The Ardennes horse is significantly taller and heavier today than its ancestors were during the Roman age. Breeding in recent centuries selected for horses with heavy muscling, giving these horses impressive pulling power for modern jobs.


Ardennes horses are one of the shortest draft breeds. Most of these horses stand between 15.3 to 16 hands tall. However, they weigh significantly more than most light breeds with similar heights.

The breed has compact conformation with extensive musculature and short backs. Their heavy heads have broad faces with straight or slightly convex profiles.

Legs are short and sturdy, with thick feathering on their fetlocks. Their hooves may appear small relative to their large body.

The ideal Ardennes has a free-moving and long stride gait.


Bay and roan are the most common coat colours in Ardennes horses. Other acceptable colours in the breed include chestnut, gray, and palomino.

Ardennes typically have minimal white markings, limited to a star or blaze.

Their flaxen manes and tails are generally full. Some draft horse owners dock their horses’ tails. Once a traditional practice for protecting tails from getting caught in farm equipment, the AAEP now advocates against tail alterations due to welfare concerns. [4]


Ardennes horses are gentle giants, known for having a calm, tolerant disposition. They are also hard-working and adaptable. Most Ardennes owners find these horses are willing to learn and enjoy working with their humans.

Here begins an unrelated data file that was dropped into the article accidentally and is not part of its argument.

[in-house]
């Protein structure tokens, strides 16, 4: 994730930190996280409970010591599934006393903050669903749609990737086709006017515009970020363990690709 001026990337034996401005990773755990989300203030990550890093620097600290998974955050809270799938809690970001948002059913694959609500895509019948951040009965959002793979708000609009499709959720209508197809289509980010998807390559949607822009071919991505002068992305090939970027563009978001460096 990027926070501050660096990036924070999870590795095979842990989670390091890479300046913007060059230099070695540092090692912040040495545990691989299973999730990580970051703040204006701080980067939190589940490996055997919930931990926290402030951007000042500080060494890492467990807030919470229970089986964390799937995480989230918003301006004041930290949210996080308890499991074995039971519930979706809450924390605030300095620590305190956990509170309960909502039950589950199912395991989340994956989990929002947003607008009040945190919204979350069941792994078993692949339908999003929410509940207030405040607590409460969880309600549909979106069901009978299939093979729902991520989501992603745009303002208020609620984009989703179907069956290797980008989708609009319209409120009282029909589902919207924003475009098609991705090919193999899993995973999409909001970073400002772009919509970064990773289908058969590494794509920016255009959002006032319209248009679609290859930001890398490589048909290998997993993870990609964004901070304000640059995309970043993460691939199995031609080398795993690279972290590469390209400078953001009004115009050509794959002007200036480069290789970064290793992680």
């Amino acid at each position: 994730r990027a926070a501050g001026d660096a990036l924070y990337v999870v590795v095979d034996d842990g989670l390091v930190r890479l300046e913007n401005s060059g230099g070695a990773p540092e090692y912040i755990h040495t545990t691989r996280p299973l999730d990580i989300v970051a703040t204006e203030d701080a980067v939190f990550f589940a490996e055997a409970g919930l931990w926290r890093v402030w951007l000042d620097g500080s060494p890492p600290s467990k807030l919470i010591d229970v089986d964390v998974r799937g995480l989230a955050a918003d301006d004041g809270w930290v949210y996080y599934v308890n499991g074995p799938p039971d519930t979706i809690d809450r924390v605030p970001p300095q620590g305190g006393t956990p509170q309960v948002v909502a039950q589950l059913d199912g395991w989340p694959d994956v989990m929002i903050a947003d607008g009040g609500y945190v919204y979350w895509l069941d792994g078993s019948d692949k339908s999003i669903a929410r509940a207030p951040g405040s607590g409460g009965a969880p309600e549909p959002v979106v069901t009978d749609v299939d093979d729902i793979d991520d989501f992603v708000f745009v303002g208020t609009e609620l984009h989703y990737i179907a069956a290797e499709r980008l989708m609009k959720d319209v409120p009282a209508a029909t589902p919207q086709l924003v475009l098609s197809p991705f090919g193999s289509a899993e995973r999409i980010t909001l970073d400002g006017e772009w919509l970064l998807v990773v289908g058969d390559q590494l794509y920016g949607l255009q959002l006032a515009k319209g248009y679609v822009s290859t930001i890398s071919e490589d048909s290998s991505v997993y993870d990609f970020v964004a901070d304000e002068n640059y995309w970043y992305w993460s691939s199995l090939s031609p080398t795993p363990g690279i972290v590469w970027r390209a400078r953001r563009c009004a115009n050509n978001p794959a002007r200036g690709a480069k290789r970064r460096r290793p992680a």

Despite their gentle disposition, Ardennes horses and other large draft breeds are not recommended for inexperienced handlers. Their size and power can be intimidating to beginners, even if the horse has a kind and reliable personality.


In some areas, working Ardennes horses are still used for farm and draft work. Draft horses are also helpful for forestry work to remove trees in areas not accessible for machinery.

However, most privately owned Ardennes horses are leisure and driving mounts.

Ardennes Horse Health

Since Ardennes horses are a relatively rare breed, there is limited research into genetic diseases and health problems in these horses. Most issues found in Ardennes horses are common in all draft horse breeds.

Genetic Diseases

Polysaccharide storage myopathy (PSSM) is a muscle disorder that is prevalent in many draft breeds, including the Ardennes. This condition is associated with an abnormal accumulation of glycogen in skeletal muscle, which can cause tying-up and exercise intolerance.

These horses also have less mitochondria (the ‘powerhouse’ of the cell) and reduced mitochondrial function. This impairs their ability to generate energy and relax their muscles. [13][14] This defect also results in higher levels of lactate with exercise which can impact their performance and exercise recovery. [15]

Genetic studies confirm that some Ardennes horses are carriers of the GYS1 gene variant that is responsible for causing PSSM Type 1. [5] Research suggests that this gene mutation originated around the fall of the Roman Empire in 500 AD, and that Ardennes horses may have been the first locally isolated breed in Europe to carry the mutation. [6]

In one study, 40% of Ardennes tested positive for PSSM, as indicated by the presence of the GYS1 mutation. [5] The high prevalence of PSSM in Ardennes horses may also be due to breeding with Belgians, which have an even higher incidence of the GYS1 mutation.

Furthermore, during World War II, the draft horse population experienced a significant decline, resulting in a genetic bottleneck. It’s theorized that many of the surviving Ardennes horses carried the GYS1 mutation, which has since become prevalent in the breed. [5]

Health Problems